The food biotech industry now has a market size of more than $23 billion USD, and it’s predicted to almost double by 2025. Increased food demand and the pressures on environmental resources, with the rumblings of climate change behind them, have strained agricultural production. Food biotech is emerging as one of the most promising mechanism we have to deal with some of the fundamental challenges to streamline food production, while minimizing the environmental impact.
Tools that are shaping the food of today and tomorrow
Credit: Getty Images/iStockphoto
One of the most encouraging sectors is cellular biology and genomics – with tools in development to allow production of robust and climate resilient crops. These include crops resistant to floods, droughts, and pests, as well as crops with improved nutritional value or shelf-life. Genetically edited (GE) and genetically modified (GM) crops are grown in at least 28 countries and on 179.7 million hectares, covering more than 10% of the world’s arable land, with the USA, Brazil and Argentina as lead producers. Similarly, production of “clean meat”, part of the emerging field of cellular agriculture, seeks to significantly reduce animal-based food production. With the livestock sector responsible for 14.5% of greenhouse gas emissions and an expected doubling of the global demand for meat by 2050, traditional meat production is simply not sustainable.
But of course, new technologies don’t always emerge without controversy. The viability and the environmental and socio-economic impacts of food technologies have been widely debated. With the current priority on the climate agenda and environmental sustainability, it is likely that the opportunities and challenges offered by food biotech will need to take centre stage.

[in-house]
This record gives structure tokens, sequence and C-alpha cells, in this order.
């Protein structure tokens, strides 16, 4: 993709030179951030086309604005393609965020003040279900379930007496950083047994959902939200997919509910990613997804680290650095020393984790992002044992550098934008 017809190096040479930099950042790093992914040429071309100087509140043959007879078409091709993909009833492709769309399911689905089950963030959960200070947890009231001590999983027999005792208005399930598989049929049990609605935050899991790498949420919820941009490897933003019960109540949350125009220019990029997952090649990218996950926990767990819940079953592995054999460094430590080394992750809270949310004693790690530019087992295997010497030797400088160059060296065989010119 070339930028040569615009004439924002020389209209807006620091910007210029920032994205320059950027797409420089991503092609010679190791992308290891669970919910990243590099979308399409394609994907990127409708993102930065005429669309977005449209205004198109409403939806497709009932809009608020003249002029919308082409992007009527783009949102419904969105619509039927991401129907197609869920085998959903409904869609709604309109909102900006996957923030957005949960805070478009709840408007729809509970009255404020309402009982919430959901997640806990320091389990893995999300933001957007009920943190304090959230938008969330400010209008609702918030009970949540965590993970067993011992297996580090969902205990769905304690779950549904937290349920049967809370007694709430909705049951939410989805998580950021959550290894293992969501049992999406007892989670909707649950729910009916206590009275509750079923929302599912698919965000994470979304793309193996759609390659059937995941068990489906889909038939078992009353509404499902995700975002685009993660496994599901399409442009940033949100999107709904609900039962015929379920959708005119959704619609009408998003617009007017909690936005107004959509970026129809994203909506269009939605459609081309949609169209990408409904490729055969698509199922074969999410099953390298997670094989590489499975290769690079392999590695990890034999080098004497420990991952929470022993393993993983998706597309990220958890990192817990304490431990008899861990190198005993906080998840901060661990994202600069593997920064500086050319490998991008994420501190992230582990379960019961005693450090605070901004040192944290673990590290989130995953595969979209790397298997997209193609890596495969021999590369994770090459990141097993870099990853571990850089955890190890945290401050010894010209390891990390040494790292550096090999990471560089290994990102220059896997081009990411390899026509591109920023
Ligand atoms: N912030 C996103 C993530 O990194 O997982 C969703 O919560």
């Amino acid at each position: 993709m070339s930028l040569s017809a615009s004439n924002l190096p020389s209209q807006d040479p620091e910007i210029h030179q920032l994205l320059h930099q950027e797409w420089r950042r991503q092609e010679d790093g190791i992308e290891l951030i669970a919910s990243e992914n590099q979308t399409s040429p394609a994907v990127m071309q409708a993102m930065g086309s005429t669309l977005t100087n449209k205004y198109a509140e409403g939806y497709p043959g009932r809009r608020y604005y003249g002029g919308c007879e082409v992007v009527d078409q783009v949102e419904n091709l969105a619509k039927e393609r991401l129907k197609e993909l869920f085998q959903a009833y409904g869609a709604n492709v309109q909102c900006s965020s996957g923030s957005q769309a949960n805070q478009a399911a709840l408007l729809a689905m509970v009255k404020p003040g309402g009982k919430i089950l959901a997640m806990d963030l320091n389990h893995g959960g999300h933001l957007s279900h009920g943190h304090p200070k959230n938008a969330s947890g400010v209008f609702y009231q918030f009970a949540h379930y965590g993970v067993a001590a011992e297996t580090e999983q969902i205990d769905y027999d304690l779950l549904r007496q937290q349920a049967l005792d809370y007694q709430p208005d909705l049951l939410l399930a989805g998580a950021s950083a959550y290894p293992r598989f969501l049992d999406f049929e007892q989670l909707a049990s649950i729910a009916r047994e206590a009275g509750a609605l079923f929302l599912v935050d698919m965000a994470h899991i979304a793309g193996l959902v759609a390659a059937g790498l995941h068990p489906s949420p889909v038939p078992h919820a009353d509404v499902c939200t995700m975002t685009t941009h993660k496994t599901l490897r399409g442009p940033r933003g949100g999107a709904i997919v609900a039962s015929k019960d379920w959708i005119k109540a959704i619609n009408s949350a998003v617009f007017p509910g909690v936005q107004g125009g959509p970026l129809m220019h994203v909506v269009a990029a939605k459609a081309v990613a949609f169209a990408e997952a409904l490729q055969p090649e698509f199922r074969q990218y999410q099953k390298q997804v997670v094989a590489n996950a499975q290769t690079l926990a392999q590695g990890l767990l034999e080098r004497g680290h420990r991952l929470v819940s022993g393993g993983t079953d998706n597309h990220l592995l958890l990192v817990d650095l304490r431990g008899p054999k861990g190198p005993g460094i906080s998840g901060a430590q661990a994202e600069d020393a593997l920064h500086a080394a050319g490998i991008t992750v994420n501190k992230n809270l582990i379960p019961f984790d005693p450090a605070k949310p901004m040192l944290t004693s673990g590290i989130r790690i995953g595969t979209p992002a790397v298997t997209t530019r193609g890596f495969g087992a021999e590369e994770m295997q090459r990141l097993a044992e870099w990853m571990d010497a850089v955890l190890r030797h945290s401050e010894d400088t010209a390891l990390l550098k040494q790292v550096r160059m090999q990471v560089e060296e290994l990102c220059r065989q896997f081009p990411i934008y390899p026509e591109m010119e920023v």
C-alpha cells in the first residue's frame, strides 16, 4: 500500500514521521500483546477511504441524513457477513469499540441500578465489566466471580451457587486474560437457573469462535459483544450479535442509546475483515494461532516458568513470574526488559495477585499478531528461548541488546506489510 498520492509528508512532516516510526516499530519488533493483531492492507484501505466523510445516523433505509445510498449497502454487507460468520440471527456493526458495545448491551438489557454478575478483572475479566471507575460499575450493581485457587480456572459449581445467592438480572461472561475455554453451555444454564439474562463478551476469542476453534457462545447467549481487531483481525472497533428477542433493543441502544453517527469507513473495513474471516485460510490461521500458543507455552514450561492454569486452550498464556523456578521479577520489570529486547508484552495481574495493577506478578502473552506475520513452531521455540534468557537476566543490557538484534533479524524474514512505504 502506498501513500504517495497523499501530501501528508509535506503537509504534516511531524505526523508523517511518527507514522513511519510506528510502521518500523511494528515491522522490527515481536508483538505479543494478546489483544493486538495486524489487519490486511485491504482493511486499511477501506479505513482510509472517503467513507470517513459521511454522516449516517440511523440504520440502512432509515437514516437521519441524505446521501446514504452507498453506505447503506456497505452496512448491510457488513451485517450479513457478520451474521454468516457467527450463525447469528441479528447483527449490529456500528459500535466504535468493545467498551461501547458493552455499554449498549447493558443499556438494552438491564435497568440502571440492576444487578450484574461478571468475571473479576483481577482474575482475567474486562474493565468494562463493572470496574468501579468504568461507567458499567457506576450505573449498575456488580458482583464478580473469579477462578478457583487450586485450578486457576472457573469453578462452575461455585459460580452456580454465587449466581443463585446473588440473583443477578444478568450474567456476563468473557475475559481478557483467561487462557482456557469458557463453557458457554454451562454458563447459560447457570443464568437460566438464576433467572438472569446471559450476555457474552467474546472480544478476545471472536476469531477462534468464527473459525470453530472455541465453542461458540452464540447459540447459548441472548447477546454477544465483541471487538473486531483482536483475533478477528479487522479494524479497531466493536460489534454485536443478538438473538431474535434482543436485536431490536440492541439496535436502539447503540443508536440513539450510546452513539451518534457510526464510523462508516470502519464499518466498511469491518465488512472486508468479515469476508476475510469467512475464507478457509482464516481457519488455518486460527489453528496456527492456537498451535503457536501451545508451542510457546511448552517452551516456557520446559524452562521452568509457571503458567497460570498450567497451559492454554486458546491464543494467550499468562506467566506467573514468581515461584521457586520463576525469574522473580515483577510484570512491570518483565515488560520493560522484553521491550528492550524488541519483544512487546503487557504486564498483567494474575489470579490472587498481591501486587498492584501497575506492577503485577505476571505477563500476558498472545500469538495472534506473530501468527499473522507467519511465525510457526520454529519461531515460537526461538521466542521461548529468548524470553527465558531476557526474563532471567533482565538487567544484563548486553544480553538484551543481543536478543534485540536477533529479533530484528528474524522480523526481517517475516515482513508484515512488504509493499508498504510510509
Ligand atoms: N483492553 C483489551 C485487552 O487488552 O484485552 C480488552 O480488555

Take the example of genetically edited and modified crops for instance. Compared to the US where both GE and GM crops are grown, marketed, and consumed without stringent regulation requirements, the EU has strict measures in place where GE crops fall under GM legislation. Following Brexit, the UK government announced the Genetic Technology (Precision Breeding) Bill in May 2022 which aims to introduce simpler regulatory measures to enable GE products to be brought to market more easily. A concerted effort on public engagement and acceptance may now be needed.
Politics and culture will dictate how we eat
It’s clear that complex and varied regulation across the food ecosystem globally is driven by political, cultural, and social values. And we need to consider the balance between safety, innovation, and shared interests when developing and updating regulations in emerging food tech, given the global intricacies of the sector.
Industry regulation is a key component of regulatory efforts in the food biotech landscape, particularly when it comes to patenting. Patents are a key factor in the commercialisation of food biotech research outputs as they provide a source of revenue and allow recouping some of the initial costs from the research and development process. But, patents can also create socio-economic challenges if they enable the monopolization of agricultural inputs and concentration of large corporations. For example, patenting of seeds can impact farmers by restricting access to key inputs for their livelihoods. The push to deregulate genome editing may present an opportunity for smaller biotech companies and seed producers to diversify revenue streams while being mindful that unchecked patenting of the sector will lead to inequities in the market, potentially driving up prices of GE and GM foods.